Specific patterns of movement. It is important to design therapeutic exercise programs that target PD-related impairments while considering neurological and musculoskeletal relationships (32). While improvements were clearly noted in both dance groups, the effects of waltz/foxtrot were not exactly the same as those of tango. We think that waltz/foxtrot may better suit the preferences of some individuals with PD, given socio-cultural differences in musical and dance traditions. Dance variety could increase the effectiveness of a dance intervention by sustaining interest and appealing to diverse populations. Evidence supports waltzing in other patient populations, as patients with congestive heart failure enjoyed a waltzing program more than a cycling/walking program and experienced as much cardiovascular benefit with dance as with cycling (7). Additionally, participants with Alzheimer’s disease participated in a short-term waltzing program and significantly improved in procedural learning (33). However, if limited to a single form of dance, tango may be preferable for those with PD, as it equaled waltz/foxtrot on many measures and had larger effects than waltz/foxtrot for TUG as well as forward and backward gait features.

The larger effects of tango on TUG and gait may be due in part to the specific nature of the movements performed in tango. For example, tango incorporates movements that are similar to strategies commonly taught to people with FOG by physical therapists (34). Visual cues, such as a foot to step over, can relieve FOG (35). Tango steps can involve stepping over a partner’s foot, tapping a partner’s foot, or crossing one foot over another. Similar visual cue techniques are used in conventional rehabilitation to address FOG (36). Moreover, tango also involves rhythmic rocking, or alternating shift of center of mass from foot to foot, another strategy commonly used to address freezing. Nearly 55% of participants in the dance groups identified themselves as freezers in the present study. While effects of both dance interventions on freezing were relatively small, tango appeared to have a larger effect on freezing than waltz/foxtrot.

Tango may help to improve walking velocity and stride length because it involves practised control of movement speed and size. Tango incorporates slow and quick steps of varying lengths and requires continual adjustment of these features. Tango may be particularly effective for addressing backward walking, a critical area given the tendency for falls in the backward direction in PD (37). While both waltz/foxtrot and tango use backward steps and dancers are instructed to reach the toe back as far as possible before shifting their weight, in tango dancers spend more time going simply backward, while waltz/foxtrot spends equal time going sideways or forward.

Compliance and attrition

Although approximately 20% of participants dropped out, we considered this to be good in terms of compliance, given that 80% came to 20 lessons within a 13-week time period. Also, drop-out rates were similar between controls and those in experimental groups. All participants provided their own transportation and many drove long distances. Those with PD are typically impacted by day-to-day health issues more than healthy individuals. They often need to rely on family members and friends to transport them to outings away from their home, which means that they must consider others’ schedules. Exercise compliance in impaired individuals is often difficult to effect. In one study, only 30–45% of cancer survivors were meeting physical activity recommendations (38); furthermore, adherence to a physical activity of 60–85% in the impaired elderly has been considered high (39).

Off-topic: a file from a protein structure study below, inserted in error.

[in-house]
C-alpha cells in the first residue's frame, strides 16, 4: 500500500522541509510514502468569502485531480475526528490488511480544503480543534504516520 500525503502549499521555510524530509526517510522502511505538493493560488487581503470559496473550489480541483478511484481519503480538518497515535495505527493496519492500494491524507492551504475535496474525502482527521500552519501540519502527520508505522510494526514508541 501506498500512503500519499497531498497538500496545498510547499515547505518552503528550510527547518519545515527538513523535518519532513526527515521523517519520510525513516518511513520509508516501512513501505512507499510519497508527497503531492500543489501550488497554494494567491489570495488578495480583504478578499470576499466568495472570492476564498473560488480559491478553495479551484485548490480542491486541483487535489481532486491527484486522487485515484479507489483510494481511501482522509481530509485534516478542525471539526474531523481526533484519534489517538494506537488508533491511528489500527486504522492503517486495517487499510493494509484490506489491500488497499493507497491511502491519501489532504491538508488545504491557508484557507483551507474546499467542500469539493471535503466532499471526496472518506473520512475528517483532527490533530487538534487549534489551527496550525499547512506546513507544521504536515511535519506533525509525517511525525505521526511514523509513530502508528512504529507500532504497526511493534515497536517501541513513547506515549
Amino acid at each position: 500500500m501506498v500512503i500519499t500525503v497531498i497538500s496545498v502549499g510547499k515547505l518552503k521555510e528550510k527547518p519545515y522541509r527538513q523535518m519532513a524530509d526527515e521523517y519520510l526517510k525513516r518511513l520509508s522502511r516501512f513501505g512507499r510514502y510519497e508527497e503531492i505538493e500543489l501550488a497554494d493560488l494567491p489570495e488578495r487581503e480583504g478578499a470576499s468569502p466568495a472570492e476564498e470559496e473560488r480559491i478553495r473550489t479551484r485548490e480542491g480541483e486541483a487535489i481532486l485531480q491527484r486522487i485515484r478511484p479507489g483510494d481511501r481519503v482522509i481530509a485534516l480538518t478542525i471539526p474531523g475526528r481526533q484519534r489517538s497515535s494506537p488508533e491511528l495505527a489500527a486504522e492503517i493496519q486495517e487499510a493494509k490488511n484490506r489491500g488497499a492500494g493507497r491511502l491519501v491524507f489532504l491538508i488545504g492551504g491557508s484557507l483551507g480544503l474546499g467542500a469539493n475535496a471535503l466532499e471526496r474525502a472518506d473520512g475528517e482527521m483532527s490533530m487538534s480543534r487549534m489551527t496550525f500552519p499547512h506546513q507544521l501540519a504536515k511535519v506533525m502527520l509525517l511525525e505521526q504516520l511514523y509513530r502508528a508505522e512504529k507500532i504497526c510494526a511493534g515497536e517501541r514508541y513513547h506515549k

In conclusion, participants with PD who received 20 h of instruction within 13 weeks in progressive Argentine tango or American smooth waltz and foxtrot lessons improved on standard clinical measures of locomotion, balance and motor control. Limitations of this study include the small sample size and the fact that these data do not include information about the transfer of the dance class effects to activities of daily living. However, this work provides pilot data to support a larger randomized controlled trial. One major limitation of most investigations on rehabilitation efficacy in those with PD is the lack of demonstration of a carry-over effect. While our participants experienced gains, we do not know the duration of the effect; therefore, there is a great need for studies examining the duration and maintenance of benefits derived from social dance practise. Future studies should include measures to determine retention of gains and an appropriate maintenance schedule for this retention. Dance may be particularly effective over the long term as it is an enjoyable exercise that interests and engages older individuals. This is critical, as 60% of Americans older than 65 years do not achieve the recommended daily amount of physical activity (40), and activity levels in individuals with PD are 15% lower than those of age-matched controls (41). Dance may help to promote adherence while also incorporating the key elements of successful balance rehabilitation programs, such as practice of dynamic balance and continual adjustment to environmental demands (4, 5).

ACKNOWLEDGEMENTS

We would like to acknowledge Josh Funk, Callie Mosiman, Minna Hong, Ruth Porter, Mike Falvo, Nick Asakawa, Lauren Mehner, Svetlana and Adele Kantorovich, Tiffany Chung, Ba Huynh, Jeff Becket, Kyleen Albert, Laura Cohen, Patricia Engel, Callie Chen, and Ryan Choi, for their assistance with this project. This work was supported by a grant from the American Parkinson’s Disease Association and NIH grant K01-048437. The study sponsors played no role in the study design, in the collection, analysis and interpretation of data; in the writing of the manuscript; or in the decision to submit the manuscript for publication.

REFERENCES